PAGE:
The schizophrenic narrator of "All Dogs are Blue" spends most of the novel in a Rio de Janeiro mental hospital: heavily medicated, and relying on his imaginary friends Rimbaud and Baudelaire for company. At one point the narrator says 'schizophrenics with delusional disorder have no words' and at another 'you shouldn't write about asylum life'; however, this latter statement is immediately qualified:
"No. Everyone has an asylum nearby. Either your handbag is an asylum, or your home, or even your wallet. Lots of things can be an asylum. I'm not talking about untidiness. I'm talking about real asylums."
Rodriguo de Souza Leão, who died in 2009, himself had schizophrenia and he has used his experiences to create a novel both depressing and mordantly funny. The narrator can talk about his madness sanely and it is this combination of delusion and clarity that makes "All Dogs are Blue" such an interesting and satisfying read. There is a lot going on and I think this is a book that will bear frequent re-reading.
A very sad and moving insight into mental illness. Powerful stuff. I am surprised that some reviewers mark it down because its confusing and not enjoyable. As I guess one must expect, its sometimes bewildering as the narrator lurches from one train of thought to another, with little or no obvious connection between them other than bizarre leaps of imagination. But it seems to me that any book that tries to give an insight into schizophrenia is highly unlikely to be enjoyable or straightforward in the conventional sense. The question of me is whether the book gives us insight into its difficult subject, whether its well written enough to be an engaging read, and whether it is coherent enough to hold our interest through some difficult issues. For me, the answer is a resounding yes, and so I recommend this short scream of despair and fear as well worth the time.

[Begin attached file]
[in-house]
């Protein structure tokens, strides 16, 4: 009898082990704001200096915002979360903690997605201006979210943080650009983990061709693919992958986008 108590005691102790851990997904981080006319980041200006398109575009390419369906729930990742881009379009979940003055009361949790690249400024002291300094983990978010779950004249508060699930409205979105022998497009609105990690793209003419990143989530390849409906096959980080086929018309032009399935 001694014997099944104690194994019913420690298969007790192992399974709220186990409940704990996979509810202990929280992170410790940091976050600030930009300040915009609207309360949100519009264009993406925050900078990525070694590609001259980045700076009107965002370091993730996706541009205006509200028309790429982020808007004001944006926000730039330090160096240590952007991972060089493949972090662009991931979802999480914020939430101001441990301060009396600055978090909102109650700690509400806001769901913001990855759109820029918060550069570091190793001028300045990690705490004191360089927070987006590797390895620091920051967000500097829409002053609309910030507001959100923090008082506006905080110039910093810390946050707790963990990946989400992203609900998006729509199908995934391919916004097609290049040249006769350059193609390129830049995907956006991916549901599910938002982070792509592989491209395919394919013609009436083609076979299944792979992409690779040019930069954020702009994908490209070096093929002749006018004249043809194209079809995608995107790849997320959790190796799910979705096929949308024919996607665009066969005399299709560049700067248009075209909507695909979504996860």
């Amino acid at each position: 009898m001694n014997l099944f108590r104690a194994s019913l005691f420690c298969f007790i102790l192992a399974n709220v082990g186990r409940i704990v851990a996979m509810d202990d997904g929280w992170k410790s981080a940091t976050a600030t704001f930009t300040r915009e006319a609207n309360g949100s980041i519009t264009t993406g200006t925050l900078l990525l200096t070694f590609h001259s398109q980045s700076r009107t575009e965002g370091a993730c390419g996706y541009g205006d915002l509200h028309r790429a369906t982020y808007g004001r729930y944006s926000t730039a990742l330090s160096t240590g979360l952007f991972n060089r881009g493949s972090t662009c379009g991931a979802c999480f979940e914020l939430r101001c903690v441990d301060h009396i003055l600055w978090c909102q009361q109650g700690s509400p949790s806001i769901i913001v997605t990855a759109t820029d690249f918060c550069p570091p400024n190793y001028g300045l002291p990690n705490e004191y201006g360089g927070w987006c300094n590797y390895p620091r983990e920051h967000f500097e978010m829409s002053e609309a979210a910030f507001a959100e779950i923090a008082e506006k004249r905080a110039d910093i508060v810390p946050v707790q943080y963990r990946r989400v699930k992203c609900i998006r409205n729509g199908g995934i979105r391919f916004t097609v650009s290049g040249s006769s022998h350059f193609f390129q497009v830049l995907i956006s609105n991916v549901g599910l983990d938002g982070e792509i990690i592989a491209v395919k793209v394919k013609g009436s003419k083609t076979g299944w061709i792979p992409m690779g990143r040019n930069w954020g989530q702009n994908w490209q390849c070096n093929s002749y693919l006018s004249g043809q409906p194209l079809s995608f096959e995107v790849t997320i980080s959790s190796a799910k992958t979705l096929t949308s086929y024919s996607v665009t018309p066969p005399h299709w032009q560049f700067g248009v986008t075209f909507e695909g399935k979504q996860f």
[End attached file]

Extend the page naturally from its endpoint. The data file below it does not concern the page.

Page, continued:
This was a really interesting book, unlike anything I have read before. By the end I felt like I knew and understood what it was like to be someone with schizophrenia. In reply to the reviewer who commented that it is hard to tell what is real and what is imagined, I'd say it is all very real for the narrator - often confusingly, terrifyingly so. The writing is beautiful and vivid.
I didn't enjoy this book; it's not really a novel - more a slightly fictionalised auto-biography. There's a certain amount of interest in being a fly on the wall of the asylum, and watching the brutal life of the inmates - fighting each other, sedation by the nurses and interviews by the cops. The internal thoughts of the narrator (the endless delusions relating to Rimbaud and Baudelaire and the alternatives of Paracambi (madness) and Caju (death)) are mildly amusing but it's hard to know what is real and what is imagined - which I guess is the point but it doesnt make for easy reading. The ending I thought was nonsensical. I also have a problem with a 90 page book and a cover price of £10.